# Homework Help: Coriolis force

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1. Mar 16, 2015

### GayathriShankar

1. The problem statement, all variables and given/known data
. At 4.00 in the video, he says, "if the parcel of air continues to get deflected..." Why would it continue to get deflected?
At 4.40 in the video, a girl rolls a ball while moving on a merry go round, and the ball ends up forming a circle and coming back to her. Why does this happen?
2. Relevant equations
I think I'm supposed to use conservation of angular momentum here. So MVR+I*omega is constant.
3. The attempt at a solution
I don't understand how the parcel could continue to get deflected and end up changing direction, and forming a circle. I thought that coriolis effect was observed by people on earth because air packets in motion on the equator are faster than those closer to the poles, so moving towards the poles, they would have a higher speed than the earth there, and thus appear to get deflected towards the east. But once reaching there, do they get deflected back to the equator, like shown in the video? If so, how do they gain the velocity towards the equator? Is it because of conservation of angular momentum, because they have a higher velocity with a lower radius now and need to increase the radius again, and so they move towards the equator?

As for the girl on the merry go round, she rolls the ball, and with respect to the merry go round, it rotates in a circle. How does that happen? Is it due to conservation of angular momentum, again? And how to prove that its a perfect circle?

2. Mar 16, 2015

### RaulTheUCSCSlug

The Coriolis effect... an old enemy of mine.

Well although it is quite confusing, I will try to offer my two cents on the matter, and I remember the lab for this section being of the most fun and conceptually difficult at the time.

For your first question, the reason why the parcel continues to be reflected is because the Coriolis force applies... well a force on the Parcel, therefore the parcel accelerates. So as the parcel goes away from the axis of rotation, it slows down, then accelerates towards the the axis of rotation and speeds up. Does this sound familiar? It should because this is very similar to a centrifugal force, which if you are an observer on earth it seems as though there is this "mystery force" is making the parcel go in circles. (Think of centripetal force and centrifugal force)

In reality the parcel is just being affected by how fast earth rotates right? It will continue to be deflected, but from space it will not appear this way, the parcel will continue to move forward. Try drawing out the scenario as an observer on the earth and as an observer in space (this is simpler than you think, and is easier then your next question).

For the next question, to understand you should try to draw two diagrams. One where the ball is rotation back to the girl (do a frame-by-frame type of diagram) and one where an eagle flying over them will view it. (Eagle-eye type of view) and you will see that the ball does in fact go straight the whole time. (drawing a free body diagram for the ball will immensely help to see the Coriolis force). From there you will see why the ball acts the way it does. Try it out!

3. Mar 16, 2015

### RaulTheUCSCSlug

If you want to explain the physics mathematically, you will also need to use a circular motion equation, since the ball "appears" to go in a circle.

4. Mar 16, 2015

### jbriggs444

The merry go round is the easy case. The Coriolis effect on the surface of the earth is complicated by the fact that we are working in three dimensions and the fact that the atmosphere is bound so it stays close to the surface of the earth. Recall that the Coriolis force scales with the rotation rate (fixed at approximately one rotation per day), the velocity of the object and the sine of the angle between the velocity and the axis of rotation. The direction of the deflection be at right angles to both the axis and the object's original velocity. Instead of considering the sine of the angle, one can instead just consider the component of the object's velocity perpendicular to the axis of rotation and ignore the component (if any) that is parallel to the axis.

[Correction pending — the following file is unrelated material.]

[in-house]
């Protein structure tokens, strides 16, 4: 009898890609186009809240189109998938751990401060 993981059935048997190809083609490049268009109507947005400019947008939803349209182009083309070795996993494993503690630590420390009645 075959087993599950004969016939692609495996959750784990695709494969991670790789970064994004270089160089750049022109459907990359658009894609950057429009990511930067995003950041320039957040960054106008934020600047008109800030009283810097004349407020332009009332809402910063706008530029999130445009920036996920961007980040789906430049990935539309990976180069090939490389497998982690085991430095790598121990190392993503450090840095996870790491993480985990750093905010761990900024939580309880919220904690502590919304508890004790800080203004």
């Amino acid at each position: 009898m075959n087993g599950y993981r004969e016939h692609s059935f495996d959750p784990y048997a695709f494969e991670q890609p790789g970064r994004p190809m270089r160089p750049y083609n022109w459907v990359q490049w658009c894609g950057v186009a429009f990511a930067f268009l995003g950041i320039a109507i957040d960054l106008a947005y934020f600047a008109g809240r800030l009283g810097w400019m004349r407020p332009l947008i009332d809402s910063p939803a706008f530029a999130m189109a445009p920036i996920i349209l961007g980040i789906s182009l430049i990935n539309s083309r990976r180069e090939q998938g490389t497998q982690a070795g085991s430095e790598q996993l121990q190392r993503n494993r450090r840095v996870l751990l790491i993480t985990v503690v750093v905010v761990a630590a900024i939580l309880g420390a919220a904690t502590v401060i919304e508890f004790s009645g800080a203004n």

For a parcel of air moving northward (for instance), part of the original motion is parallel to the Earth's axis (toward the pole star -- up and north) and part is inward (toward the Earth's axis -- down and north). The component toward the pole star is irrelevant. The component toward the Earth's axis is the important bit. It results in an eastward deflection.

For a parcel of air moving eastward (for instance), the entire eastward motion is at right angles to the axis of rotation. This results in a deflection away from the Earth's axis -- up and south. The upward deflection is essentially irrelevant. The forces of gravity and buoyancy will control where the wind blows vertically. The Coriolis force tends not to matter. What remains is the southward component.

One can repeat the analysis for southward moving air, westward moving air and for any angle in between. There will always be a deflection clockwise (in the Northern hemisphere). The relevant component will always scale with the sine of the latitude.

The circular path traced out by a parcel of air under a Coriolis acceleration has remarkably little to do with the girl on the merry go round throwing a ball in a circular path...

If (and only if) she rolls the ball just right so that it comes to rest in the inertial frame then when she completes one loop on the merry go round, the ball will still be there. It will have traced out a perfect circle from the point of view of the girl.

With any other launch speed or direction, the ball will follow a spiral path, not a circular one.

5. Mar 16, 2015

### GayathriShankar

First, RaulTheUCSCSlug and jbrigs444, thanks for answering.